[8] Among recent instances, Scotland, Iraqi Kurdistan, and Catalonia are of relevance. For an analysis of the international issues in the political and historical context of the 2017 encounter of Spain and Catalonia see John Dugard, Richard Falk, Ana Stanic, and Marc Weller, The Will of the People and Statehood (report at the request of Esquerra Republicana de Catalunya, 30 October 2017). For a focus on the conflictual aspects of internal struggles to reshape the dynamics of self-determination see Mary Kaldor, New and Old Wars (Cambridge, UK: Cambridge University Press, 3rd ed., 2012).

[9] See Richard Falk, “Ordering the World: Hedley Bull After 40 Years,” in The Anarchical Society at 40: Contemporary Challenges and Prospects , eds. Hidemi Suganami, Madeline Carr, and Adam Humphreys (Oxford, UK: Oxford Un iversity Press, 2017), 41-55, in geopolitical sequel to role of “Great Powers.” On role of Great Powers, see Hedley Bull, The Anarchical Society: A Study of Order in World Politics (New York: Columbia University, 1977).  

[10] See Stephen Krasner, SovereigntyOrganized Hypocrisy: Change and Persistence in International Relations (Princeton, NJ: Princeton University Press, 1999); see also Joseph A. Camilleri and Jim Falk, The End of Sovereignty: The Politics of a Shrinking and Fragmenting World (Hants, UK: Edward Elgar, 1992).

[11] Most extravagantly expressed by Francis Fukuyama, The End of History and the Last Man (New York: Free Press, 1992). Even Huntington’s far more accurate anticipation of renewed conflict was based on a new era of inter-civilizational rather than inter-state warfare, see: Samuel Huntington, Clash of Civilizations and the Making of World Order (New York: Simon and Schuster, 1997). Both of these influential formulations can be read as alternative expressions of the twilight hypothesis. For a negative assessment of economic globalization as shaped by neoliberal ideology see Richard Falk, Predatory Globalization: A Critique (Cambridge, UK: Polity, 2000).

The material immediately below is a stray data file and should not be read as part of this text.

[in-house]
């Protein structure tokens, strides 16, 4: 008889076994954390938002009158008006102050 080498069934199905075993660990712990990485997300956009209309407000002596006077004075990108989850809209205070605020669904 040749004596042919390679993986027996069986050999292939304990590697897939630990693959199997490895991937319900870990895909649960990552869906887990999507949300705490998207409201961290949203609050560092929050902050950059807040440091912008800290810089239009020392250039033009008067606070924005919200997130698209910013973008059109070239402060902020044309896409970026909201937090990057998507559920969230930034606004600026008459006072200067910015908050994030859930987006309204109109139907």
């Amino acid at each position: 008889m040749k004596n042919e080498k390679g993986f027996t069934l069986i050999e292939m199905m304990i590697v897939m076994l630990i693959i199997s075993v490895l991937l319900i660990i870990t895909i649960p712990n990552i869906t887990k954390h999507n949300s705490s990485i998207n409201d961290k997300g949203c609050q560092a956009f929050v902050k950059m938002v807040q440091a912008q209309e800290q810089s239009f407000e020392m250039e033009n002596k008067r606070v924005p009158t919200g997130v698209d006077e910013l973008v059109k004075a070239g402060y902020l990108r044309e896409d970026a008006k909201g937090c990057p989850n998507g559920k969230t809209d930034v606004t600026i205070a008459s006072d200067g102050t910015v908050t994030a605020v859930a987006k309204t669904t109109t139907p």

[12] For discussion see unpublished paper, Richard Falk, “After 9/11: The Toxic Interplay of Counterterrorism, Geopolitics, and World Order,” presented at a workshop on “Is there an After After 9/11?” Orfalea Center on Global and International Studies, University of California Santa Barbara, January 20-21, 2018.

[13] There was some thinking along this line, most explicitly by Robert D. Kaplan, Coming Anarchy: Shattering the Dreams of the Post Cold War (New York: Random House, 2000); also, Huntington, Clash of Civilizations, but Fukuyama’s twilight is followed by the presumed forever sunshine of globalized liberalism.

[14] Perhaps the most graphic assertions along these lines were made by the American president, George W. Bush, shortly after the 9/11 attacks: “We have the best chance since the rise of the nation state in the seventeenth century to build a world where the great powers compete in peace instead of prepare for war.” Further, “[m]ore and more civilized nations find themselves on the same side, united by common dangers of terrorist violence and chaos:” Address to the Graduating Class, West Point, June 2002; also, in the cover letter to National Security Strategy of the United States, White House, Washington, D.C, September 2002.

[15] Most significantly argued by Daniel Deudney, Bounding Power: Republican Theory from the Polis to the Global Village (Princeton, NJ: Princeton University Press, 2004).

[16] See Richard Falk’s chapter, “The World Ahead: Entering the Anthropocene?” in Exploring Emergent Thresholds: Toward 2030, eds. Richard Falk, Manoranjan Mohanty, and Victor Faessel (Delhi, India: Orient Black Swan, 2017), 19-47.

[17] These terms used to classify geological eras are here used metaphorically to identify the scope of problems and problem solving in the context of global governance.

[18] See the text of the Paris Agreement on Climate Change (2015) to discern its essentially voluntary compliance framework. “Paris Agreement,” New York: United Nations, 2015.